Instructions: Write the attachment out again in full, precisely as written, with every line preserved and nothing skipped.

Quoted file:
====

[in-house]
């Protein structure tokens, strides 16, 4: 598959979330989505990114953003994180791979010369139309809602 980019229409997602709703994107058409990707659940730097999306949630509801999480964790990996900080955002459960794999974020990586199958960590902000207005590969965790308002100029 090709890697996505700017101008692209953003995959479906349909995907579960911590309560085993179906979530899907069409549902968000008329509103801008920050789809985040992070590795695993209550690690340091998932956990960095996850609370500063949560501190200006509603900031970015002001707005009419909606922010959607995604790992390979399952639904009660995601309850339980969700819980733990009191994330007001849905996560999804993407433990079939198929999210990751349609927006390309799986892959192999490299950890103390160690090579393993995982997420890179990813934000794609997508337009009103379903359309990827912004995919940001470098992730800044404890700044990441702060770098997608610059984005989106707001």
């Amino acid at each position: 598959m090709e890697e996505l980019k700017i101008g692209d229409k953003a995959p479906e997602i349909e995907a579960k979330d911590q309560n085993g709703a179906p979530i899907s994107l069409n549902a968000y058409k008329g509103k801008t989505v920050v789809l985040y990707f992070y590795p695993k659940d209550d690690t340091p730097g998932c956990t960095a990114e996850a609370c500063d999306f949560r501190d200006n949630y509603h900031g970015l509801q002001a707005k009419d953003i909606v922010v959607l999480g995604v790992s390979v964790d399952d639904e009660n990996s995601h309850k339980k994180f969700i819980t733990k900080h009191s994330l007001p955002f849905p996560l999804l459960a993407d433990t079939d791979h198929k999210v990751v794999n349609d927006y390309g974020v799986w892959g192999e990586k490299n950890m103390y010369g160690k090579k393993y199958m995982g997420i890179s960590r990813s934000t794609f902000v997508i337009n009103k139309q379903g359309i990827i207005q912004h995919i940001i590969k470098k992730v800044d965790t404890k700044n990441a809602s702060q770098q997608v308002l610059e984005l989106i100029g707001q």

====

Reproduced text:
[in-house]
């Protein structure tokens, strides 16, 4: 598959979330989505990114953003994180791979010369139309809602 980019229409997602709703994107058409990707659940730097999306949630509801999480964790990996900080955002459960794999974020990586199958960590902000207005590969965790308002100029 090709890697996505700017101008692209953003995959479906349909995907579960911590309560085993179906979530899907069409549902968000008329509103801008920050789809985040992070590795695993209550690690340091998932956990960095996850609370500063949560501190200006509603900031970015002001707005009419909606922010959607995604790992390979399952639904009660995601309850339980969700819980733990009191994330007001849905996560999804993407433990079939198929999210990751349609927006390309799986892959192999490299950890103390160690090579393993995982997420890179990813934000794609997508337009009103379903359309990827912004995919940001470098992730800044404890700044990441702060770098997608610059984005989106707001």
């Amino acid at each position: 598959m090709e890697e996505l980019k700017i101008g692209d229409k953003a995959p479906e997602i349909e995907a579960k979330d911590q309560n085993g709703a179906p979530i899907s994107l069409n549902a968000y058409k008329g509103k801008t989505v920050v789809l985040y990707f992070y590795p695993k659940d209550d690690t340091p730097g998932c956990t960095a990114e996850a609370c500063d999306f949560r501190d200006n949630y509603h900031g970015l509801q002001a707005k009419d953003i909606v922010v959607l999480g995604v790992s390979v964790d399952d639904e009660n990996s995601h309850k339980k994180f969700i819980t733990k900080h009191s994330l007001p955002f849905p996560l999804l459960a993407d433990t079939d791979h198929k999210v990751v794999n349609d927006y390309g974020v799986w892959g192999e990586k490299n950890m103390y010369g160690k090579k393993y199958m995982g997420i890179s960590r990813s934000t794609f902000v997508i337009n009103k139309q379903g359309i990827i207005q912004h995919i940001i590969k470098k992730v800044d965790t404890k700044n990441a809602s702060q770098q997608v308002l610059e984005l989106i100029g707001q």